Quilting with Gwen
June 10, 2013 § 20 Comments
My mom and I had the privilege of spending four days with Gwen Marston in her Liberated Medallion workshop on Lopez Island last week. Can I just say that it was AMAZING! She is such a sweet, patient teacher, encourager, story teller and all around interesting person who is preserving and passing on the art of quilt making. And the class was full of amazing & talented women. I am so thankful to have had the opportunity to meet Gwen & all the women in her workshop.
My tablemate was Sharon at Grass Roots Quilting and we had so much fun! You have to go check out her blog. She gave a much more complete rundown of the workshop. The next table over was LeeAnn of Nifty Quilts, who is also an amazing quilter. And I got to see her green Lone Star in person! Wow! I am always inspired by what she is working on. And I got to meet so many lovely women who live near & far. It was truly an inspirational weekend! Now, if I could just preserve that energy in the days to come. I think my sewing mojo might be back.
This is my medallion at the end of four days. The wedges on top are going to be baskets. One day. I started with that old charm pack of Flea Market Fancy that was sitting in my closet and just started building from there.
One thing that Gwen & many of the women in class talked about is slow quilting. Taking the time to let our quilts grow and develop in their own time. Rather than making a whole quilt in a weekend, letting the parts come together slowly and letting them speak & tell a story. Life happens while we are quilting and many times this comes through in the quilts we make. Antique quilts were made over months of time, often in the winter when there was less work to be done. Fabrics from old clothing were used. The quilts told stories about the lives of their makers. And from this, their quilts became interesting. Fabrics changed throughout the quilt. Corners may have been cut off. Things may not match just right. All give a clue to the life being lived behind the making of a quilt. Sometimes I think we get lost in this technological, informational, need it right now, kind of world we live in. While it’s nice to have the internet at our fingertips and be inspired by quilters around the world, it can also hinder our quiltmaking by quieting our own voices.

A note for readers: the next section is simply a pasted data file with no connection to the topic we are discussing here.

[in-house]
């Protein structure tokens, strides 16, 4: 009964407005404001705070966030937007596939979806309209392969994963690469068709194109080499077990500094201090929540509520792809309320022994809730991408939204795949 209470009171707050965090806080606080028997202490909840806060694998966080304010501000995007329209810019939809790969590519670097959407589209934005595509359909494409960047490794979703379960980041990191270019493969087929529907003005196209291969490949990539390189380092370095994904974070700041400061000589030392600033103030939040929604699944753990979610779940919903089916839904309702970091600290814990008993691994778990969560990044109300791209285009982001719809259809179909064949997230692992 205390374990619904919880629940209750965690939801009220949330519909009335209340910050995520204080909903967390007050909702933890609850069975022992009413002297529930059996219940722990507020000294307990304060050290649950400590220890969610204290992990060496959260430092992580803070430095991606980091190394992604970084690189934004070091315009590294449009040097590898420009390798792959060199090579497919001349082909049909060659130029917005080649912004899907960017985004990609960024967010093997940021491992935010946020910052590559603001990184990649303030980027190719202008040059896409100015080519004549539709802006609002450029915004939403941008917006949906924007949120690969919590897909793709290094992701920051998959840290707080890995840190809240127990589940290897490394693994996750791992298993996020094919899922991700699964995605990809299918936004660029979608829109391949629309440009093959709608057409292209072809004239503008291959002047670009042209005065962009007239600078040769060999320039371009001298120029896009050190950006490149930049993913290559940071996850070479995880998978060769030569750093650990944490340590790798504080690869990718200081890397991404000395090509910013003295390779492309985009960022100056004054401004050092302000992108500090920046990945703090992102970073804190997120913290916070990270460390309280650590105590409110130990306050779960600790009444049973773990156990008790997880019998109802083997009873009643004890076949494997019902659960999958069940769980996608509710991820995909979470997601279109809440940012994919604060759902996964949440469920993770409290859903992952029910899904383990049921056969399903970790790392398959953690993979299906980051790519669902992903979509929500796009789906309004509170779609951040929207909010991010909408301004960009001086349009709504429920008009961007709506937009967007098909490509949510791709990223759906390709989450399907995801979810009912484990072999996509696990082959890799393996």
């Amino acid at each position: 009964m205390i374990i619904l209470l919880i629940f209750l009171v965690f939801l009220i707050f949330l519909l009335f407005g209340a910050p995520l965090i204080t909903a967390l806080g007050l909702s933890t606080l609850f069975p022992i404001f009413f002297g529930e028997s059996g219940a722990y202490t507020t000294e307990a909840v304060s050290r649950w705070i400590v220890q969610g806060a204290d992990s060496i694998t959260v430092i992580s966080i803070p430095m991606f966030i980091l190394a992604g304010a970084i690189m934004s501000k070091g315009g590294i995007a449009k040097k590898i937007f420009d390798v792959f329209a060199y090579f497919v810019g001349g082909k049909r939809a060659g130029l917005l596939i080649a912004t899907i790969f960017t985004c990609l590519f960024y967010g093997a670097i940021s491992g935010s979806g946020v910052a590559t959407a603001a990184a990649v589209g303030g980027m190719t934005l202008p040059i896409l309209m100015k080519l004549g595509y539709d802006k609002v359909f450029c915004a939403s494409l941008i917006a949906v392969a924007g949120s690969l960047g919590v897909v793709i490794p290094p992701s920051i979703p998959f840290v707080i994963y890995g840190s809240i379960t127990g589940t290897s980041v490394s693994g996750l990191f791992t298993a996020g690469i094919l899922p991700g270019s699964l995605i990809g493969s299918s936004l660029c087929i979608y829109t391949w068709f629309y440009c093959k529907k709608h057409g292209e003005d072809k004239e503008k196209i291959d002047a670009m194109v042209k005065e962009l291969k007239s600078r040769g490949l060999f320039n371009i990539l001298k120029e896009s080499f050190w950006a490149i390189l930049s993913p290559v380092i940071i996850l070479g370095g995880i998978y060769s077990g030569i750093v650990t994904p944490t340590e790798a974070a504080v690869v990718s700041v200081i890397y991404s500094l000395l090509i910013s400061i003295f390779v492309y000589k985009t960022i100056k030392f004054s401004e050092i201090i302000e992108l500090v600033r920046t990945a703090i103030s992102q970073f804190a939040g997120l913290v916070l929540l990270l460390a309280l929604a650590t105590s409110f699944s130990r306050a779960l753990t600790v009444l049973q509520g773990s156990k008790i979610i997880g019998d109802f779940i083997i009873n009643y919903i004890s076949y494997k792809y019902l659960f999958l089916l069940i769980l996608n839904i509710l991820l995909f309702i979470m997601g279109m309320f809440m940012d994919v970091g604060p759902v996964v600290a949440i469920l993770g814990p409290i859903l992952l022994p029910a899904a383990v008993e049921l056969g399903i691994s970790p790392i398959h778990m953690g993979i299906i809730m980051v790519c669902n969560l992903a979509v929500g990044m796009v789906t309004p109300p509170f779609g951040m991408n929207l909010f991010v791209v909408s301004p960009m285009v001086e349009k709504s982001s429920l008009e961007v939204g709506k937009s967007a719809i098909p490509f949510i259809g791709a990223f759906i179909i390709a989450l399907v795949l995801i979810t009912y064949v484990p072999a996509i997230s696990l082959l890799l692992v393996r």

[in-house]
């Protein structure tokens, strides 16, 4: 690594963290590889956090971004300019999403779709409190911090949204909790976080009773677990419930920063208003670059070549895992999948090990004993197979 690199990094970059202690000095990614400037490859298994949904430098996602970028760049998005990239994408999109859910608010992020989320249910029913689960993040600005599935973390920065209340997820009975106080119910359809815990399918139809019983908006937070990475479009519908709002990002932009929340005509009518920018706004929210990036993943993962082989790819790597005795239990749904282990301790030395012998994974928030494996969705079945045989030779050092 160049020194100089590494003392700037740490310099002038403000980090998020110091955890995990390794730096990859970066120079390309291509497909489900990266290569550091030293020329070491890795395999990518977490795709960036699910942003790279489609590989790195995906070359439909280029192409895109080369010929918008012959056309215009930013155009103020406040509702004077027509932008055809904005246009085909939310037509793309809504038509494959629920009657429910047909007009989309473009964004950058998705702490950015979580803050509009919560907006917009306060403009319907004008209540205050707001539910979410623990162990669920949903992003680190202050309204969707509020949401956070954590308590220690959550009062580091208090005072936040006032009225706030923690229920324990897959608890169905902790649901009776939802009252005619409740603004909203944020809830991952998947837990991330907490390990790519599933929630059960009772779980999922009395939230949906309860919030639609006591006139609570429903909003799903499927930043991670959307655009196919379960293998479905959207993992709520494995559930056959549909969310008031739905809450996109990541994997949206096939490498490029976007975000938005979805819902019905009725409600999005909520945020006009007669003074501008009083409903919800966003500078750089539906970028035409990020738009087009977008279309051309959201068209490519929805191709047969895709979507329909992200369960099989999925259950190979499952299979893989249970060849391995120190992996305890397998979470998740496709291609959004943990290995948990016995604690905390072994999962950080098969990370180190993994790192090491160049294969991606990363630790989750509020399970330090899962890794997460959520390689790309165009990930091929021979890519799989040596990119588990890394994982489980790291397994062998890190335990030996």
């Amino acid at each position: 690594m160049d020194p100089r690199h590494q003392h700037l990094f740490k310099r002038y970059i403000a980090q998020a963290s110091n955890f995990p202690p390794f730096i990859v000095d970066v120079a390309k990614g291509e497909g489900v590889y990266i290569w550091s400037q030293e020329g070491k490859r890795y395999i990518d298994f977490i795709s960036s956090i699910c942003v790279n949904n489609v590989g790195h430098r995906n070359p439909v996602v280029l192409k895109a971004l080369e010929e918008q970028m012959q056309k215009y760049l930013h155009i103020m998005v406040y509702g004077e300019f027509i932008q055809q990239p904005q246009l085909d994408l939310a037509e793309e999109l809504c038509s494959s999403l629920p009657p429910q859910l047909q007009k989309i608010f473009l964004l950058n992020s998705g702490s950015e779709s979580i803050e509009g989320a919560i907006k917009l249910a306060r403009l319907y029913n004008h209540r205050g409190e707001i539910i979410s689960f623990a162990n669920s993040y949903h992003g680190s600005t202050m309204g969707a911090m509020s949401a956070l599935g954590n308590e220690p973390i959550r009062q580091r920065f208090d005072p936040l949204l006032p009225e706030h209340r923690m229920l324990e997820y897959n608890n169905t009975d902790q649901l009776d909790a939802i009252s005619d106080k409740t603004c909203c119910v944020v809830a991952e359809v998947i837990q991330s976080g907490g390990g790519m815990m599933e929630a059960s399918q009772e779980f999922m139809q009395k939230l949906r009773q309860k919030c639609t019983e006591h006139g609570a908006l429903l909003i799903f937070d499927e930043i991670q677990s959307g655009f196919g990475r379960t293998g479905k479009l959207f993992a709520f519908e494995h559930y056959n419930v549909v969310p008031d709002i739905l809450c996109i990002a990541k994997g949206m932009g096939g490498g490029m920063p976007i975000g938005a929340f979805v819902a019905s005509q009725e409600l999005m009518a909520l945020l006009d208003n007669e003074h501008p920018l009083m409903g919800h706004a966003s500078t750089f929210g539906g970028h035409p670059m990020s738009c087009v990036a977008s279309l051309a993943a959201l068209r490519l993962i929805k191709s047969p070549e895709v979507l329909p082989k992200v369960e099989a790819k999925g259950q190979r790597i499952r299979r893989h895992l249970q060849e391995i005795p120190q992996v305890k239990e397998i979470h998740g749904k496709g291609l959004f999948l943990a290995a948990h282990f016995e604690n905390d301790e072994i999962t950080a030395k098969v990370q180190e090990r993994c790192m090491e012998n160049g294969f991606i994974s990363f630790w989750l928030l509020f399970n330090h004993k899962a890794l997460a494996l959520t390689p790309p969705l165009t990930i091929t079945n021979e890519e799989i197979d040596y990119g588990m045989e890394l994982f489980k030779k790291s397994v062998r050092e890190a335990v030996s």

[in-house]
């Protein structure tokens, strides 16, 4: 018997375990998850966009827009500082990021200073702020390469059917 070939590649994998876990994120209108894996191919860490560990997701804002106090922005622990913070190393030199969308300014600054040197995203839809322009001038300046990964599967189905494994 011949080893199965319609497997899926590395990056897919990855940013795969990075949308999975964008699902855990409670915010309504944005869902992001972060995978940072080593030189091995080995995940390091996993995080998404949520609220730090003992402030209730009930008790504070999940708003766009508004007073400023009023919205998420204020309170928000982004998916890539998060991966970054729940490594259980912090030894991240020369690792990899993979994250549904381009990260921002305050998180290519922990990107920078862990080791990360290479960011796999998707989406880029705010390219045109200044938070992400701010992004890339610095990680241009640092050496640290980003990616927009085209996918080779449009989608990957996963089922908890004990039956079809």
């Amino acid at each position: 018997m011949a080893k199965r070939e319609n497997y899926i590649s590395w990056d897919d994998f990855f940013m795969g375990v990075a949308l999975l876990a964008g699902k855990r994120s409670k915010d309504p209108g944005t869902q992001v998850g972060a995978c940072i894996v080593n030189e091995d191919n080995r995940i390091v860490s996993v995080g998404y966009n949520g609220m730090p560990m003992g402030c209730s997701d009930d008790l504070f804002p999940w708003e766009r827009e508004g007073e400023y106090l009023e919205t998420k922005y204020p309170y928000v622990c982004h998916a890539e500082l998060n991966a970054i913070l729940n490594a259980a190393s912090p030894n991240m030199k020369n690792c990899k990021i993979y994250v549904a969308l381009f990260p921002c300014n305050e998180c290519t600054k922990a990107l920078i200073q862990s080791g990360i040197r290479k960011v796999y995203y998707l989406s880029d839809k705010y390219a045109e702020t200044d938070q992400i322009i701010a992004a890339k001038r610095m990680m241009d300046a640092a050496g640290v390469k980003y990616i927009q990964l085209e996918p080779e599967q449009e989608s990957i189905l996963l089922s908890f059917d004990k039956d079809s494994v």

One thing that has been on my mind these last couple of years is to slow down, simplify, and find my own voice in the things I make. My quilts only need to make me happy. While it’s a joy when someone else likes them, it isn’t the reason or the purpose for the journey of quiltmaking. Gwen mentioned that in her earliest days of quiltmaking she learned many of her foundational techniques from some Mennonite women that took her under their wing stitching in the basement of their church. I would love to stitch & learn & let life speak through the quilts I make.
We also had the opportunity to see Gwen’s medallion in person. It is even more amazing in real life! You just don’t have any clue in the book on how to visualize the scale of these blocks. So I had to take a photo with the iron in the foreground so you can see that some of these blocks are tiny.
One of my favorites was this fussy cut bunny in the center of a liberated star.
The class was held in the historical Port Stanley Schoolhouse.
It is located in the middle of the island surrounded by farms. It was so peaceful. And the weather couldn’t have been better. No rain! Sunny. Just gorgeous.
After class one day we took some time to drive to the Center Church. Just down the hill were a few cattle grazing. My hubby bicycled all over the island while we were quilting and then gave us a rundown of what he had seen that day. When he gets the photos off his camera I may post a few more pics of the island.
The house we rented couldn’t have been more perfect. It was the cutest cottage just a few yards from the beach. We could watch the ferry come & go throughout the day.
And we loved watching the sun set each day out the living room window. We are dying to go back to Lopez Island again!